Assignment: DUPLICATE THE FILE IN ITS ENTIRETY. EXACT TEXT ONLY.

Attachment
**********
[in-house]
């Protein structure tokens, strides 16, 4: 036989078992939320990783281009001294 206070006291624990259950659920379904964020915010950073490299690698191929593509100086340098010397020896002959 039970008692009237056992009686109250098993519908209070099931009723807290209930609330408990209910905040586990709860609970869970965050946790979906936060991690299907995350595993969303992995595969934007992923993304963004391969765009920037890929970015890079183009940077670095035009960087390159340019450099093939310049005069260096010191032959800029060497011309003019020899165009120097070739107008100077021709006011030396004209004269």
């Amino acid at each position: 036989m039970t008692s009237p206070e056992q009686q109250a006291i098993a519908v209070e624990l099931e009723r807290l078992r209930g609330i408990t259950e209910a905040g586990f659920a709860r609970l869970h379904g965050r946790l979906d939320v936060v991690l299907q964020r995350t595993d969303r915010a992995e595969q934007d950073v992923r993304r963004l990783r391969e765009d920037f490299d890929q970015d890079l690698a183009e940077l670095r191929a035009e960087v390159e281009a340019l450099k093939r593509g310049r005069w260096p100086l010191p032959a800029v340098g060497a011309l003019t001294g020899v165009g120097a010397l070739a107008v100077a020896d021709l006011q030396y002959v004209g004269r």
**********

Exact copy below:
[in-house]
């Protein structure tokens, strides 16, 4: 036989078992939320990783281009001294 206070006291624990259950659920379904964020915010950073490299690698191929593509100086340098010397020896002959 039970008692009237056992009686109250098993519908209070099931009723807290209930609330408990209910905040586990709860609970869970965050946790979906936060991690299907995350595993969303992995595969934007992923993304963004391969765009920037890929970015890079183009940077670095035009960087390159340019450099093939310049005069260096010191032959800029060497011309003019020899165009120097070739107008100077021709006011030396004209004269």
């Amino acid at each position: 036989m039970t008692s009237p206070e056992q009686q109250a006291i098993a519908v209070e624990l099931e009723r807290l078992r209930g609330i408990t259950e209910a905040g586990f659920a709860r609970l869970h379904g965050r946790l979906d939320v936060v991690l299907q964020r995350t595993d969303r915010a992995e595969q934007d950073v992923r993304r963004l990783r391969e765009d920037f490299d890929q970015d890079l690698a183009e940077l670095r191929a035009e960087v390159e281009a340019l450099k093939r593509g310049r005069w260096p100086l010191p032959a800029v340098g060497a011309l003019t001294g020899v165009g120097a010397l070739a107008v100077a020896d021709l006011q030396y002959v004209g004269r």